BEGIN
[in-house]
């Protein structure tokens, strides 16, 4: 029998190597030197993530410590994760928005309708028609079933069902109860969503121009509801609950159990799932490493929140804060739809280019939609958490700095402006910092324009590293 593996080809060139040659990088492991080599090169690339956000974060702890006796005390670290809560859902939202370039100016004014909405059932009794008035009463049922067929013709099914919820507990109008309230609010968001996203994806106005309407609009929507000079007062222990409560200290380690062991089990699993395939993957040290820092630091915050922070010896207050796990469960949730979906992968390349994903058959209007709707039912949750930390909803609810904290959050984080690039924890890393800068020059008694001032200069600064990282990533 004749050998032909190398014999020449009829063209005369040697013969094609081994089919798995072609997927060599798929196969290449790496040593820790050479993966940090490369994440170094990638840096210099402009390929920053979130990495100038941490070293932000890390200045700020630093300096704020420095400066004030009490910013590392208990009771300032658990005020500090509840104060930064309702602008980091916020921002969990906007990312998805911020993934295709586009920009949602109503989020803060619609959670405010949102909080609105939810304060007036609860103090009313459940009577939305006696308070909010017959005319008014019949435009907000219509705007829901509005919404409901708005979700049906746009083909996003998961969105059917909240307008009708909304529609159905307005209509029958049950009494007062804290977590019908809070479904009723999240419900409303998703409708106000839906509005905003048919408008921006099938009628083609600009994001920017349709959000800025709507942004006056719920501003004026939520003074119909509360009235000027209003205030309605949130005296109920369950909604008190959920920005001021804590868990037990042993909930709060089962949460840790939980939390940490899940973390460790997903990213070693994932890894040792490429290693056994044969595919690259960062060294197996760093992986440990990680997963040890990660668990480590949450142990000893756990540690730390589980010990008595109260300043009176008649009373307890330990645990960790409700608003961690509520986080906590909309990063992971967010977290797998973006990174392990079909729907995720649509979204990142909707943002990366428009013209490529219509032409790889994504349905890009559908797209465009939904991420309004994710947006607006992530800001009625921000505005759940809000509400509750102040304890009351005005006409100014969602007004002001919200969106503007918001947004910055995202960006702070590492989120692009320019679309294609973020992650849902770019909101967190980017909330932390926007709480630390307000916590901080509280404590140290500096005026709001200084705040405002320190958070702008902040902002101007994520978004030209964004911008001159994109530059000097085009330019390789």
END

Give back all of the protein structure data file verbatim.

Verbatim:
[in-house]
């Protein structure tokens, strides 16, 4: 029998190597030197993530410590994760928005309708028609079933069902109860969503121009509801609950159990799932490493929140804060739809280019939609958490700095402006910092324009590293 593996080809060139040659990088492991080599090169690339956000974060702890006796005390670290809560859902939202370039100016004014909405059932009794008035009463049922067929013709099914919820507990109008309230609010968001996203994806106005309407609009929507000079007062222990409560200290380690062991089990699993395939993957040290820092630091915050922070010896207050796990469960949730979906992968390349994903058959209007709707039912949750930390909803609810904290959050984080690039924890890393800068020059008694001032200069600064990282990533 004749050998032909190398014999020449009829063209005369040697013969094609081994089919798995072609997927060599798929196969290449790496040593820790050479993966940090490369994440170094990638840096210099402009390929920053979130990495100038941490070293932000890390200045700020630093300096704020420095400066004030009490910013590392208990009771300032658990005020500090509840104060930064309702602008980091916020921002969990906007990312998805911020993934295709586009920009949602109503989020803060619609959670405010949102909080609105939810304060007036609860103090009313459940009577939305006696308070909010017959005319008014019949435009907000219509705007829901509005919404409901708005979700049906746009083909996003998961969105059917909240307008009708909304529609159905307005209509029958049950009494007062804290977590019908809070479904009723999240419900409303998703409708106000839906509005905003048919408008921006099938009628083609600009994001920017349709959000800025709507942004006056719920501003004026939520003074119909509360009235000027209003205030309605949130005296109920369950909604008190959920920005001021804590868990037990042993909930709060089962949460840790939980939390940490899940973390460790997903990213070693994932890894040792490429290693056994044969595919690259960062060294197996760093992986440990990680997963040890990660668990480590949450142990000893756990540690730390589980010990008595109260300043009176008649009373307890330990645990960790409700608003961690509520986080906590909309990063992971967010977290797998973006990174392990079909729907995720649509979204990142909707943002990366428009013209490529219509032409790889994504349905890009559908797209465009939904991420309004994710947006607006992530800001009625921000505005759940809000509400509750102040304890009351005005006409100014969602007004002001919200969106503007918001947004910055995202960006702070590492989120692009320019679309294609973020992650849902770019909101967190980017909330932390926007709480630390307000916590901080509280404590140290500096005026709001200084705040405002320190958070702008902040902002101007994520978004030209964004911008001159994109530059000097085009330019390789």